Re: I'm not a huge fan of systemd
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On 07/22/2014 11:56 AM, Erwan David wrote:
> On Tue, Jul 22, 2014 at 05:25:22PM CEST, Don Armstrong
> <email@example.com> said:
>> On Mon, 21 Jul 2014, Erwan David wrote:
>>> I lokked at it. I do not know how to remove this quiet on command
>>> line which seems to have appeared. Did systemd change grub
>>> configuration ? Or did rather change grub semantics ?
>> It's the default in Debian. Edit /etc/default/grub and remove quiet
>> from GRUB_CMDLINE_LINUX_DEFAULT.
> Fine, Ill test this (and systemd.show_status) at next boot.
I strongly suspect that this won't produce the desired result.
The kernel and systemd apparently both react to 'quiet', where sysvinit
does not. This means that you can't pass the 'quiet' option to the
kernel without also passing it to systemd.
Under sysvinit, as I understand matters:
If you use 'quiet' on the kernel command line, you will get init-system
log messages, but not kernel log messages. This was the
If you leave out 'quiet' on the kernel command line, you will get both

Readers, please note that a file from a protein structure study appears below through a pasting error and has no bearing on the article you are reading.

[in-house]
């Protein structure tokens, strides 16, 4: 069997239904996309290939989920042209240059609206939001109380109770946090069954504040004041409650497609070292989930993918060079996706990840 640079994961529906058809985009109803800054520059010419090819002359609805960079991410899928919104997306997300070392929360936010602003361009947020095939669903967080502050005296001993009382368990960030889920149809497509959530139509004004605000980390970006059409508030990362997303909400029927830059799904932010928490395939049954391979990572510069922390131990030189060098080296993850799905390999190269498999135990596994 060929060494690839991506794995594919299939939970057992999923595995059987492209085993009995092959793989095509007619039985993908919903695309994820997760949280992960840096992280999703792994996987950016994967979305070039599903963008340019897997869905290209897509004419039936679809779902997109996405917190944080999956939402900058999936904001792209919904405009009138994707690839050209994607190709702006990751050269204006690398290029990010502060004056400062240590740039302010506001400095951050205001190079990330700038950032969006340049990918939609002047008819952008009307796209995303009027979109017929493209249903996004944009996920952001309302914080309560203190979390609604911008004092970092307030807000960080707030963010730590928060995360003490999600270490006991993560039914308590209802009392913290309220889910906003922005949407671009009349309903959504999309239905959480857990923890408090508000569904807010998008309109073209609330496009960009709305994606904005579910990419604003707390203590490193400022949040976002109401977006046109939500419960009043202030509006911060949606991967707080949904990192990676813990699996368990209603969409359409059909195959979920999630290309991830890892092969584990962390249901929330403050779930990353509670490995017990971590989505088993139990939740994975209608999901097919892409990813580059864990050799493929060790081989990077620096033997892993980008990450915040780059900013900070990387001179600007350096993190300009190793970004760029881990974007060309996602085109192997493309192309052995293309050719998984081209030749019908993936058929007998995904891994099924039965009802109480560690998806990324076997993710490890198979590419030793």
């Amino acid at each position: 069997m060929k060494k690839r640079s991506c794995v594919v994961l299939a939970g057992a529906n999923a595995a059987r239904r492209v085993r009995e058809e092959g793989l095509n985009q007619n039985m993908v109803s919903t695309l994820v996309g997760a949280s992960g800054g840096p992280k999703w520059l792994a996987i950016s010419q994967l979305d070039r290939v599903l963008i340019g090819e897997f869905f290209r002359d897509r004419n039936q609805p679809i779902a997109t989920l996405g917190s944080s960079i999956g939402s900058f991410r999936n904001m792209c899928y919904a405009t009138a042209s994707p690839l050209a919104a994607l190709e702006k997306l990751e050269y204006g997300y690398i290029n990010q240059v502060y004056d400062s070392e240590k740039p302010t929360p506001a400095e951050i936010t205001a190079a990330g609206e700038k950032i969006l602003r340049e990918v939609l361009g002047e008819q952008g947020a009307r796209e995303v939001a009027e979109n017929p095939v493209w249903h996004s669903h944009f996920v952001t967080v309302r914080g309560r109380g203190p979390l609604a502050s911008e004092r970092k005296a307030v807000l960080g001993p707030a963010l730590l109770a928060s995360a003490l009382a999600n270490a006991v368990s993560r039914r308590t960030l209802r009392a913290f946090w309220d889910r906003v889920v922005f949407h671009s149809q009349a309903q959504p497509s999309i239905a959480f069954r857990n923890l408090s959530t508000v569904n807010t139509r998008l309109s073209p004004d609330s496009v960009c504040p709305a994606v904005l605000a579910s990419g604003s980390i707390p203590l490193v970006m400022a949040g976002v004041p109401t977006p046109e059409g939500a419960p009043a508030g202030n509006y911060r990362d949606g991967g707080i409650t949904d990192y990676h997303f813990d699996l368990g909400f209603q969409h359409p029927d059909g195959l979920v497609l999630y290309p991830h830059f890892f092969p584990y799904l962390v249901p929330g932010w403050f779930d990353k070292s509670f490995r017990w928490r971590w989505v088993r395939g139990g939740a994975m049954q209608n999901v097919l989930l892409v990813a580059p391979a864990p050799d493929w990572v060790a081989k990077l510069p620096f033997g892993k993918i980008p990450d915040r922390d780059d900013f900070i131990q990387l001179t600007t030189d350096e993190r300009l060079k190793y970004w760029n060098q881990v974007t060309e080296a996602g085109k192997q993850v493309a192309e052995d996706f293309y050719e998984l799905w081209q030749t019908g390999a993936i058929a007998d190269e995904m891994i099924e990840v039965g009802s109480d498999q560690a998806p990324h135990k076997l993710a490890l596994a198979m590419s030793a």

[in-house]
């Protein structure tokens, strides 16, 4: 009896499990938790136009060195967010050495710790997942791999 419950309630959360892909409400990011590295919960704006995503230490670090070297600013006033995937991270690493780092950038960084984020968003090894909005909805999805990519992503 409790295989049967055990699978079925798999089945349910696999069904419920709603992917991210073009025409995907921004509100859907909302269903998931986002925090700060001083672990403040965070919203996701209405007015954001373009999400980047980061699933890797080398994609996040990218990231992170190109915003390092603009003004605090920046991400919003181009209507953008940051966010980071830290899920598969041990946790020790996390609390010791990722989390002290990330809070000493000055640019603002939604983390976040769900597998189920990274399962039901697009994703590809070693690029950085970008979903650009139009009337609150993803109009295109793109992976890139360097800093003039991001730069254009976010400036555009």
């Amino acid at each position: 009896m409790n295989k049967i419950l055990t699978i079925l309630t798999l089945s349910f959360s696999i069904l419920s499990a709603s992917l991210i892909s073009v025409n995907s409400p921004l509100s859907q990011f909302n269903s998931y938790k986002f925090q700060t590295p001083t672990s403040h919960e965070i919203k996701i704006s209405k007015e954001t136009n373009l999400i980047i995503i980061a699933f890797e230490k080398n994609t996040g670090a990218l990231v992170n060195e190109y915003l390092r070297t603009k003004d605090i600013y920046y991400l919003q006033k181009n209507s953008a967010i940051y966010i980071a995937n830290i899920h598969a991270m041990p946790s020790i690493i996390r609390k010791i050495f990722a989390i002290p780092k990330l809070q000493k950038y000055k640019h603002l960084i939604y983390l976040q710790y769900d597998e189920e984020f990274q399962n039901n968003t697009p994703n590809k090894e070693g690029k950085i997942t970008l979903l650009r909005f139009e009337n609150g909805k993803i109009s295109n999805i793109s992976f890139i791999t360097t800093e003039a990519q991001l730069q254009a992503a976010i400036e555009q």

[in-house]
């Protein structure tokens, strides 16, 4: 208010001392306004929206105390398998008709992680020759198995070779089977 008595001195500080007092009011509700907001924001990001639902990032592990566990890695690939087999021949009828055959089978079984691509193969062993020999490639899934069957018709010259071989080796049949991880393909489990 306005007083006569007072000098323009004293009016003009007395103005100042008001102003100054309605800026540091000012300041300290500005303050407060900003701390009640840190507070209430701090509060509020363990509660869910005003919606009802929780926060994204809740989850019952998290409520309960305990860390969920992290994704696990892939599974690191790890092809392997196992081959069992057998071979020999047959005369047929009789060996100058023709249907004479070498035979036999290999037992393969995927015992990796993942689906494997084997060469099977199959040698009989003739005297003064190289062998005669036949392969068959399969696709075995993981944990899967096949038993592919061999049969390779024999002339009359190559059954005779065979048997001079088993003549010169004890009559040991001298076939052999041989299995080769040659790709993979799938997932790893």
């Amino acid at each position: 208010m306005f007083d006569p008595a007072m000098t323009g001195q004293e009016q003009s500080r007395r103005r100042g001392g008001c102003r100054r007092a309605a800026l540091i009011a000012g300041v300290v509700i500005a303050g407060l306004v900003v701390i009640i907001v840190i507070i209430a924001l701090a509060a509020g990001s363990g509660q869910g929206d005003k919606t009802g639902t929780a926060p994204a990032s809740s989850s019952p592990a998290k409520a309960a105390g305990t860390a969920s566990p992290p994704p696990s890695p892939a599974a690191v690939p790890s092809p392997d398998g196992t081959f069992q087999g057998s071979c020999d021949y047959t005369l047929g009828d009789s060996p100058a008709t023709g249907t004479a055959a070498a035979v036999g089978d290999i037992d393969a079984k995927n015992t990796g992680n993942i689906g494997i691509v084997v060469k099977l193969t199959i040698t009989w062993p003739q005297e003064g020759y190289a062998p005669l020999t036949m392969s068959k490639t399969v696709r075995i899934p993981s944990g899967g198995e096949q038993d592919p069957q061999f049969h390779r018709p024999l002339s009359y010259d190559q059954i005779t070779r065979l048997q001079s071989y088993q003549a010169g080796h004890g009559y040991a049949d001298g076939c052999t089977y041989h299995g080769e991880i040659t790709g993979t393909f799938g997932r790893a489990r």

kernel log messages and init-system log messages.
Under systemd as I understand it:
If you use 'quiet' on the kernel command line, you will get neither
kernel log messages nor init-system log messages.
If you leave out 'quiet' on the kernel command line and don't add
anything else, you will get both kernel log messages and init-system log
If you leave out 'quiet' on the kernel command line and add
'systemd.show_status=false', you will get kernel log messages, but not
init-system log messages.
As far as I can see, there is no way to get init-system log messages
without also getting kernel log messages - unless either the kernel
starts conditioning its messages on something other than 'quiet' (almost
certainly not happening), or systemd stops reacting to 'quiet' alone.
Thus, unless I'm missing something, the previous (Debian-configured)
default *can no longer be achieved at all*. That seems like a decidedly
undesirable state of affairs, which is why I hope I am indeed missing
Secrecy is the beginning of tyranny.
A government exists to serve its citizens, not to control them.
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